Research And Grants
Institute of Cancer Research – $498,716
Dr. Chris Jones
Translating Mechanism to Patient Benefit for ACVR1-Mutant Diffuse Intrinsic Pontine Glioma (DIPG) - An International Connect Consortium Preclinical / Clinical
Diffuse intrinsic pontine glioma, or DIPG, is a childhood brain tumor occuring in the brainstem of young children, for which there is currently no cure. Until recently, little was known about the makeup of this type of cancer, and treatments used for other adult brain tumor types consistently failed. Through the advocacy of families, the generous donation of post-mortem tissue and the reintroduction of safe biopsy procedures has provided tissue for researchers to identify the unique biology of DIPG, involving genes not previously linked to any other form of human cancer.
One such gene is ACVR1, which we discovered in a quarter of DIPG patients. We have shown that certain chemical inhibitors of ACVR1 may be effective in specific DIPG laboratory models, but at the time, these were not suitable drugs that could be safely given to children. There are now several companies with possible ACVR1 inhibitors that could be tested in the clinic. To help choose which is the most promising one, and to seamlessly run the clinical trial itself, we have put together a proposal from a collaborative group of researchers and clinical doctors from around the world with expertise in this type of tumor.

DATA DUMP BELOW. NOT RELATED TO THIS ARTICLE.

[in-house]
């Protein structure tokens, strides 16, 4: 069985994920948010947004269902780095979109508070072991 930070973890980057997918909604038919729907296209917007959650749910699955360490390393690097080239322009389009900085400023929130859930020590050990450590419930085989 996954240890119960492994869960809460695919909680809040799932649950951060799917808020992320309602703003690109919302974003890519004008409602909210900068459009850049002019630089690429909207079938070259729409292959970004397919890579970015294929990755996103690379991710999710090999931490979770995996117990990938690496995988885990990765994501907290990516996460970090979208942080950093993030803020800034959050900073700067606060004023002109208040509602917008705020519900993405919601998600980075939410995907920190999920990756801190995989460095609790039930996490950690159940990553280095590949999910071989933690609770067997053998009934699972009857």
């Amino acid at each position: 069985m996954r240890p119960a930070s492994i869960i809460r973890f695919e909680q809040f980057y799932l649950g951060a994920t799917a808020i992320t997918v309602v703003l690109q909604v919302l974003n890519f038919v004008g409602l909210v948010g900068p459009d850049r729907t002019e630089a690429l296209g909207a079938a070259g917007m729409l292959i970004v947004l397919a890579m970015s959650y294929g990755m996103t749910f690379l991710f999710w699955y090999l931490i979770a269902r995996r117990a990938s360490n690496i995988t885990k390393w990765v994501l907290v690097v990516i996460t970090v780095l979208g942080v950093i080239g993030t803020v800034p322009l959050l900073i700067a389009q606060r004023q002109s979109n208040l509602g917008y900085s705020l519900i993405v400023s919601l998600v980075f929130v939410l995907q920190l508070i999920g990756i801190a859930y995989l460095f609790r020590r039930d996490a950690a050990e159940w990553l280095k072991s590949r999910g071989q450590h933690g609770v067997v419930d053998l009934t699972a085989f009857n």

We will test a range of ACVR1 drugs in a large number of DIPG models in our labs, and if the results are promising, test the best one in DIPG patients across North America, UK, Europe and Australia. As other drugs developed against similar genes often show good initial results in other tumor types, but with rapid return of the tumor, we will also run experiments in parallel which would look specifically for how these tumors become resistant to the drug, and figure out ways to overcome this which could also then be tested in the clinic.
Our proposal seeks to develop the first new drug treatment for a gene target uniquely found in a pediatric brain tumor, and would provide the blueprint for future studies in other childhood cancer types.